Not in August (though, having been there in November and December on other trips I have got very wet indeed walking up to ruined castles). It’s arid and shadeless, wide fields of grain and sunflowers, though not always as flat as the name suggests. Villages are few, and of those we reach, many seem half-deserted, houses dozing behind shuttered windows. In Burgos, we got our Credencials — pilgrim passports – stamped in the great cathedral – before we began the first day’s walk. Now we are collecting new stamps, from occasional cafes and overnight small hotels and albergues. Hontanas, Castrojeriz, Boadilla, Fromista… In Castrojeriz Phil and I leave Karen at a bar and climb up in the full heat of the day to the great castle that towers over the town. Below, the plain spreads out on all sides, hazy in the afternoon light. Walking into Fromista, we spot an otter playing in the waters of the canal. Karen and I photograph wildflowers, with the vague intention of asking someone later what they are. I wonder, later, how Gaetan coped with the meseta and the long hot days, but at that point I haven’t yet heard of him.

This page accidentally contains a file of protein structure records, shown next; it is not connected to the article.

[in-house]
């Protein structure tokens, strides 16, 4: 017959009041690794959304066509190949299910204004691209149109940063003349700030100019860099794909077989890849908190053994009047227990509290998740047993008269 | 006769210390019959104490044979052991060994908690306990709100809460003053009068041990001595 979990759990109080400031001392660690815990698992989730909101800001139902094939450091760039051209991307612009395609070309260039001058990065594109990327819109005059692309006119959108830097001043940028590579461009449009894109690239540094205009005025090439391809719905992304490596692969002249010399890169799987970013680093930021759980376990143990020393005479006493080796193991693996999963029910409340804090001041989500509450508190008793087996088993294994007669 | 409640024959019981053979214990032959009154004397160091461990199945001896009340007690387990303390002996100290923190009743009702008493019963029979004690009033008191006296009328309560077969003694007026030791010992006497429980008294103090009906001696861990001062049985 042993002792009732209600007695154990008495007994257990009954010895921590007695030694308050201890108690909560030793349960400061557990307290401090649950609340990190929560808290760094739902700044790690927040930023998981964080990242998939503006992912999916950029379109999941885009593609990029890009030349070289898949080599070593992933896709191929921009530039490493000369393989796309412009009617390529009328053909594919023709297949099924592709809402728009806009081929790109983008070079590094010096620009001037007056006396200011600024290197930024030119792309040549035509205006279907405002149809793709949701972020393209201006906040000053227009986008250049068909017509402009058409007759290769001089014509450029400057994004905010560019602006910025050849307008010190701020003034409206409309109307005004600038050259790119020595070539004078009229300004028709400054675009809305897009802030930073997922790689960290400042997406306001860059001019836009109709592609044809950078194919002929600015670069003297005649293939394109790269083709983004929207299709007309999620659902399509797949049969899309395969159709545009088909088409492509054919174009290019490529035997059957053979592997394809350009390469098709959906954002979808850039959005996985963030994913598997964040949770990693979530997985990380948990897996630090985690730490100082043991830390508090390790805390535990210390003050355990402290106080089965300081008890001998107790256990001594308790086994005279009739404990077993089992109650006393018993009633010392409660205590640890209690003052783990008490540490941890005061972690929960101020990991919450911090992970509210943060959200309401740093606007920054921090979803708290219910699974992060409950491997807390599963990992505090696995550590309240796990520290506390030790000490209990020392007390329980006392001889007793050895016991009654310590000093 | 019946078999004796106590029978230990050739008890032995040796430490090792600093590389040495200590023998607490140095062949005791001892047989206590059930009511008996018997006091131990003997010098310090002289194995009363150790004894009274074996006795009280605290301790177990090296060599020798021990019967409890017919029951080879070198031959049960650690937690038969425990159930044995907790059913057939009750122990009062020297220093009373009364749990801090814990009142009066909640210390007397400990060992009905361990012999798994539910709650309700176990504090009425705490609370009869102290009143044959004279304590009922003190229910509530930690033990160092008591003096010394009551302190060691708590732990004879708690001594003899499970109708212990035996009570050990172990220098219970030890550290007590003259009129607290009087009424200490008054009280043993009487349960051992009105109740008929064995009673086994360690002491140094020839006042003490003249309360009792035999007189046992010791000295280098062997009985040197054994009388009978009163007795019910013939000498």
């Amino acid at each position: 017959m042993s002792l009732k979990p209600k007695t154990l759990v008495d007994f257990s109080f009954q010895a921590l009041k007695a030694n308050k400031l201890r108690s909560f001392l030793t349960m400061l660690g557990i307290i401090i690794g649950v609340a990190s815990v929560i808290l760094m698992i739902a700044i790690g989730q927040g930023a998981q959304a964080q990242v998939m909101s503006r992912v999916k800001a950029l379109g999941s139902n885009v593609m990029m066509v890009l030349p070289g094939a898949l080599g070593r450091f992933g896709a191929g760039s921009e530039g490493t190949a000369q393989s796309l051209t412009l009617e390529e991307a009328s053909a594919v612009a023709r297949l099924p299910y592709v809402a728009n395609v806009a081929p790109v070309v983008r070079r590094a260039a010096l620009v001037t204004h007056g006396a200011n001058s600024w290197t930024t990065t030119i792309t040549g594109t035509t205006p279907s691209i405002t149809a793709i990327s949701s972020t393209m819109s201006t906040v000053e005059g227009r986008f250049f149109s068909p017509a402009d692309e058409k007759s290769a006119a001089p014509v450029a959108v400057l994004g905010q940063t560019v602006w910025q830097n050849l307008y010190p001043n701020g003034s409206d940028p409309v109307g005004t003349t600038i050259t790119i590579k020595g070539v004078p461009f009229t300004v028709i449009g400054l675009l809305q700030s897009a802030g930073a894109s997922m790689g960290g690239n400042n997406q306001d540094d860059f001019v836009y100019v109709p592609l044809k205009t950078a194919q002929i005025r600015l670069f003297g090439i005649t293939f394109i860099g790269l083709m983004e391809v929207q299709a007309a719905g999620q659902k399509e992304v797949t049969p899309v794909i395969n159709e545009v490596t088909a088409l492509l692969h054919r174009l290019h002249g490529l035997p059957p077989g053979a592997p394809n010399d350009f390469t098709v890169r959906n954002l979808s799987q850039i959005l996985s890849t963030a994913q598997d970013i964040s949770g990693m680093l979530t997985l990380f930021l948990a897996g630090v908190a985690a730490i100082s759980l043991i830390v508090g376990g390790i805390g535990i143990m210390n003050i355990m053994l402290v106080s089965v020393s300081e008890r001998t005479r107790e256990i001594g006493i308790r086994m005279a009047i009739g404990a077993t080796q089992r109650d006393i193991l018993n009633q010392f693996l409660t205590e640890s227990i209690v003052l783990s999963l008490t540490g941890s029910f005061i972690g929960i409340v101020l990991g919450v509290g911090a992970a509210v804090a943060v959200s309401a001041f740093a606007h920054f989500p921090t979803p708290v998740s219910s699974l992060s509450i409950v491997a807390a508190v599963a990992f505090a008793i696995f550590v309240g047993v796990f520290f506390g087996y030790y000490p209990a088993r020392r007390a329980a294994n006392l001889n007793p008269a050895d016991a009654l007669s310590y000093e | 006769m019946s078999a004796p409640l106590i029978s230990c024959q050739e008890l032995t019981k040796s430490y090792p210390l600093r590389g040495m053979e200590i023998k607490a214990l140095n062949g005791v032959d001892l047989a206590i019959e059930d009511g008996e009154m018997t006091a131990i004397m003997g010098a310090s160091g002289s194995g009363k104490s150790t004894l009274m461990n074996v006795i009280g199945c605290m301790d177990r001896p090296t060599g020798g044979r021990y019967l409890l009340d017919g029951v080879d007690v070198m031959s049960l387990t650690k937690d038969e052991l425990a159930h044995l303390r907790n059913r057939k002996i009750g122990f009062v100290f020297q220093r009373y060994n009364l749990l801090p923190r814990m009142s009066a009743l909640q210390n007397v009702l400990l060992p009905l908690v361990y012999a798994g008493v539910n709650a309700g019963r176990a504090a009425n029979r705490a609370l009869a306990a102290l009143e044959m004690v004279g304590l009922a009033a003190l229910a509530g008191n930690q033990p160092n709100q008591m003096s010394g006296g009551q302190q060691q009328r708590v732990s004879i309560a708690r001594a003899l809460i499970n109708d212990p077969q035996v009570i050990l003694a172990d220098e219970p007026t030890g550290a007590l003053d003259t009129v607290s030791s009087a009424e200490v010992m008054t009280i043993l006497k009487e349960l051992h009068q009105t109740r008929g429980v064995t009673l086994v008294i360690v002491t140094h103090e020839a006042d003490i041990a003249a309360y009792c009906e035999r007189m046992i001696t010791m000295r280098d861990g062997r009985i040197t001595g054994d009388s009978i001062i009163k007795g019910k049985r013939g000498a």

Phil has to fly home, so we fast forward by road to Leon, with another cathedral, and a welcome hotel with air-conditioning. Then it’s onwards again, just Karen and I now, for another three weeks. She has seen these places before, and our walk is illustrated by her memories of who she met, what happened, what has changed. She likes the great skies and open spaces of the meseta: I meanwhile have developed a need to see as many of the churches on the route that are open. The Camino is, after all, a walk through time as well as space: these paths, these churches and villages persist, rocks in an endless river of pilgrims. We are tiny, in their memories: I find that oddly soothing as I walk. There is no rush, here. There is no need to feel burdened by huge matters of politics or society, or, at least, to feel personally responsible for solving them all the time. What there is is time: time less to think (though that element is there) than simply to be, breathing and walking and blending into the wider world. Villar de Mazarife, Villavante, Hospital d’Orbigo, Astorga. The Camino, says Karen, throws challenges, and in Astorga we find ours, with a mix up over hotel bookings. The town has pretty buildings and some wonderful ice cream, but I am unfairly pleased to see the back of it.